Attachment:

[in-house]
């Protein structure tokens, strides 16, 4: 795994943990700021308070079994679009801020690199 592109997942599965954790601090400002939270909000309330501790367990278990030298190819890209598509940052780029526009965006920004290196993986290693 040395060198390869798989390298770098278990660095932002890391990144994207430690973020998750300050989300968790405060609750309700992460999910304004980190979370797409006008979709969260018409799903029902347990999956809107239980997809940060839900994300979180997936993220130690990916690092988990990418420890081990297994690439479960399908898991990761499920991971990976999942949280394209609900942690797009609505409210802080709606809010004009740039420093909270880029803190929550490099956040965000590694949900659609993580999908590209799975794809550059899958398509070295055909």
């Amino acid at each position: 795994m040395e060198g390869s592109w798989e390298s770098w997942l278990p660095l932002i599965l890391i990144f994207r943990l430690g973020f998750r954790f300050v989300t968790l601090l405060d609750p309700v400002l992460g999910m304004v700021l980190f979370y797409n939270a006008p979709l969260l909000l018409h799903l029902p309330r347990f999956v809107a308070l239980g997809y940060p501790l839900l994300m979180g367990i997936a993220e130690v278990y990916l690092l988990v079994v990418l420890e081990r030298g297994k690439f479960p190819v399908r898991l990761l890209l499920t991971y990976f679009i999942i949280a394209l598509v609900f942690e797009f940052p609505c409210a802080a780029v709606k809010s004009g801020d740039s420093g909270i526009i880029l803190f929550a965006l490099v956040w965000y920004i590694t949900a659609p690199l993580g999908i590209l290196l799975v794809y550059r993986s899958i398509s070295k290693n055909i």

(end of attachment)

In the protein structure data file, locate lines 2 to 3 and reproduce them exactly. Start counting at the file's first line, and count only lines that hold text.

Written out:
């Protein structure tokens, strides 16, 4: 795994943990700021308070079994679009801020690199 592109997942599965954790601090400002939270909000309330501790367990278990030298190819890209598509940052780029526009965006920004290196993986290693 040395060198390869798989390298770098278990660095932002890391990144994207430690973020998750300050989300968790405060609750309700992460999910304004980190979370797409006008979709969260018409799903029902347990999956809107239980997809940060839900994300979180997936993220130690990916690092988990990418420890081990297994690439479960399908898991990761499920991971990976999942949280394209609900942690797009609505409210802080709606809010004009740039420093909270880029803190929550490099956040965000590694949900659609993580999908590209799975794809550059899958398509070295055909």
């Amino acid at each position: 795994m040395e060198g390869s592109w798989e390298s770098w997942l278990p660095l932002i599965l890391i990144f994207r943990l430690g973020f998750r954790f300050v989300t968790l601090l405060d609750p309700v400002l992460g999910m304004v700021l980190f979370y797409n939270a006008p979709l969260l909000l018409h799903l029902p309330r347990f999956v809107a308070l239980g997809y940060p501790l839900l994300m979180g367990i997936a993220e130690v278990y990916l690092l988990v079994v990418l420890e081990r030298g297994k690439f479960p190819v399908r898991l990761l890209l499920t991971y990976f679009i999942i949280a394209l598509v609900f942690e797009f940052p609505c409210a802080a780029v709606k809010s004009g801020d740039s420093g909270i526009i880029l803190f929550a965006l490099v956040w965000y920004i590694t949900a659609p690199l993580g999908i590209l290196l799975v794809y550059r993986s899958i398509s070295k290693n055909i």